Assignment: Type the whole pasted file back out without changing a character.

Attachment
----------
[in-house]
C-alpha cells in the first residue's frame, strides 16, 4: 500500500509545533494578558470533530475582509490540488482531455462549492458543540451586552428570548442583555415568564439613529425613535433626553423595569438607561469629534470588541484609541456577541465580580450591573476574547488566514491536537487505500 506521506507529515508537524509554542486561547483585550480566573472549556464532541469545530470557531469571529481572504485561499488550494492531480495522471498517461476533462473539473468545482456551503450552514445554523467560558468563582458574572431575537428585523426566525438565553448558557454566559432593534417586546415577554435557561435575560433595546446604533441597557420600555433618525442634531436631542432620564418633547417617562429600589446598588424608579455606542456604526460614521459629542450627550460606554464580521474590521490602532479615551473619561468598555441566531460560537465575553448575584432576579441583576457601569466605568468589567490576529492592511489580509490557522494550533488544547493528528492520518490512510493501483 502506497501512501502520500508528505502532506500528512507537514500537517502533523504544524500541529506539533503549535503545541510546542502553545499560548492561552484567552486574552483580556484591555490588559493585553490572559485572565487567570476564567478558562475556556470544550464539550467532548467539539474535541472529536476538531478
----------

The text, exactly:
[in-house]
C-alpha cells in the first residue's frame, strides 16, 4: 500500500509545533494578558470533530475582509490540488482531455462549492458543540451586552428570548442583555415568564439613529425613535433626553423595569438607561469629534470588541484609541456577541465580580450591573476574547488566514491536537487505500 506521506507529515508537524509554542486561547483585550480566573472549556464532541469545530470557531469571529481572504485561499488550494492531480495522471498517461476533462473539473468545482456551503450552514445554523467560558468563582458574572431575537428585523426566525438565553448558557454566559432593534417586546415577554435557561435575560433595546446604533441597557420600555433618525442634531436631542432620564418633547417617562429600589446598588424608579455606542456604526460614521459629542450627550460606554464580521474590521490602532479615551473619561468598555441566531460560537465575553448575584432576579441583576457601569466605568468589567490576529492592511489580509490557522494550533488544547493528528492520518490512510493501483 502506497501512501502520500508528505502532506500528512507537514500537517502533523504544524500541529506539533503549535503545541510546542502553545499560548492561552484567552486574552483580556484591555490588559493585553490572559485572565487567570476564567478558562475556556470544550464539550467532548467539539474535541472529536476538531478